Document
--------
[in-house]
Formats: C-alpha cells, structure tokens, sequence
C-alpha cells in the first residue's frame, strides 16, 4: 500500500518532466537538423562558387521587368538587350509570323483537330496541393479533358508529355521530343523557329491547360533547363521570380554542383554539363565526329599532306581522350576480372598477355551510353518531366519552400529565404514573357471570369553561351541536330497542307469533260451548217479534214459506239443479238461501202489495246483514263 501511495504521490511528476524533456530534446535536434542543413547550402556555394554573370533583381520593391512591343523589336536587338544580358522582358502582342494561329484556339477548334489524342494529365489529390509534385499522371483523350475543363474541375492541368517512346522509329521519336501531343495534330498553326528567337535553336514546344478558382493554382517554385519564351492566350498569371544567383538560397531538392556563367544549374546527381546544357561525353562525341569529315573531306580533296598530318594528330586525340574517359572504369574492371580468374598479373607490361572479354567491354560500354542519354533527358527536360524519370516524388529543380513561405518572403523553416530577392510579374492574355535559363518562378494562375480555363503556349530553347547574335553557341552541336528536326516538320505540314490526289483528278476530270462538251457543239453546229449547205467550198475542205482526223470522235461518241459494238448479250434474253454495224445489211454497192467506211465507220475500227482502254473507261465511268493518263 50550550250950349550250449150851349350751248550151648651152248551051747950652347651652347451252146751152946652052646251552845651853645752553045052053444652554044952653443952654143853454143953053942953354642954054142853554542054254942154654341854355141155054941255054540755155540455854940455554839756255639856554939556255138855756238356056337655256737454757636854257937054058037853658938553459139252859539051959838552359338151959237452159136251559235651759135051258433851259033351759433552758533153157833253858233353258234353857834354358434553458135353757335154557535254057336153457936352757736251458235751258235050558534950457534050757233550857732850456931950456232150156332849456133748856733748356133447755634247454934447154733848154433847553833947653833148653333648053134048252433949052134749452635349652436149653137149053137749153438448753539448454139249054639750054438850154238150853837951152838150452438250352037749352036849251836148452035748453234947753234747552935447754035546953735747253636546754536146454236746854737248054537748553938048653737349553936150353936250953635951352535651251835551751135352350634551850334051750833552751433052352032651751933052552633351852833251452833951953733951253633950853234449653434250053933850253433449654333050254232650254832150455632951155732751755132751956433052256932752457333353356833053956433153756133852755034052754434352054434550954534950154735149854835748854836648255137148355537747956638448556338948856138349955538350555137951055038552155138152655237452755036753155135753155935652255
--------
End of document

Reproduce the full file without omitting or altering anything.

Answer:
[in-house]
Formats: C-alpha cells, structure tokens, sequence
C-alpha cells in the first residue's frame, strides 16, 4: 500500500518532466537538423562558387521587368538587350509570323483537330496541393479533358508529355521530343523557329491547360533547363521570380554542383554539363565526329599532306581522350576480372598477355551510353518531366519552400529565404514573357471570369553561351541536330497542307469533260451548217479534214459506239443479238461501202489495246483514263 501511495504521490511528476524533456530534446535536434542543413547550402556555394554573370533583381520593391512591343523589336536587338544580358522582358502582342494561329484556339477548334489524342494529365489529390509534385499522371483523350475543363474541375492541368517512346522509329521519336501531343495534330498553326528567337535553336514546344478558382493554382517554385519564351492566350498569371544567383538560397531538392556563367544549374546527381546544357561525353562525341569529315573531306580533296598530318594528330586525340574517359572504369574492371580468374598479373607490361572479354567491354560500354542519354533527358527536360524519370516524388529543380513561405518572403523553416530577392510579374492574355535559363518562378494562375480555363503556349530553347547574335553557341552541336528536326516538320505540314490526289483528278476530270462538251457543239453546229449547205467550198475542205482526223470522235461518241459494238448479250434474253454495224445489211454497192467506211465507220475500227482502254473507261465511268493518263 50550550250950349550250449150851349350751248550151648651152248551051747950652347651652347451252146751152946652052646251552845651853645752553045052053444652554044952653443952654143853454143953053942953354642954054142853554542054254942154654341854355141155054941255054540755155540455854940455554839756255639856554939556255138855756238356056337655256737454757636854257937054058037853658938553459139252859539051959838552359338151959237452159136251559235651759135051258433851259033351759433552758533153157833253858233353258234353857834354358434553458135353757335154557535254057336153457936352757736251458235751258235050558534950457534050757233550857732850456931950456232150156332849456133748856733748356133447755634247454934447154733848154433847553833947653833148653333648053134048252433949052134749452635349652436149653137149053137749153438448753539448454139249054639750054438850154238150853837951152838150452438250352037749352036849251836148452035748453234947753234747552935447754035546953735747253636546754536146454236746854737248054537748553938048653737349553936150353936250953635951352535651251835551751135352350634551850334051750833552751433052352032651751933052552633351852833251452833951953733951253633950853234449653434250053933850253433449654333050254232650254832150455632951155732751755132751956433052256932752457333353356833053956433153756133852755034052754434352054434550954534950154735149854835748854836648255137148355537747956638448556338948856138349955538350555137951055038552155138152655237452755036753155135753155935652255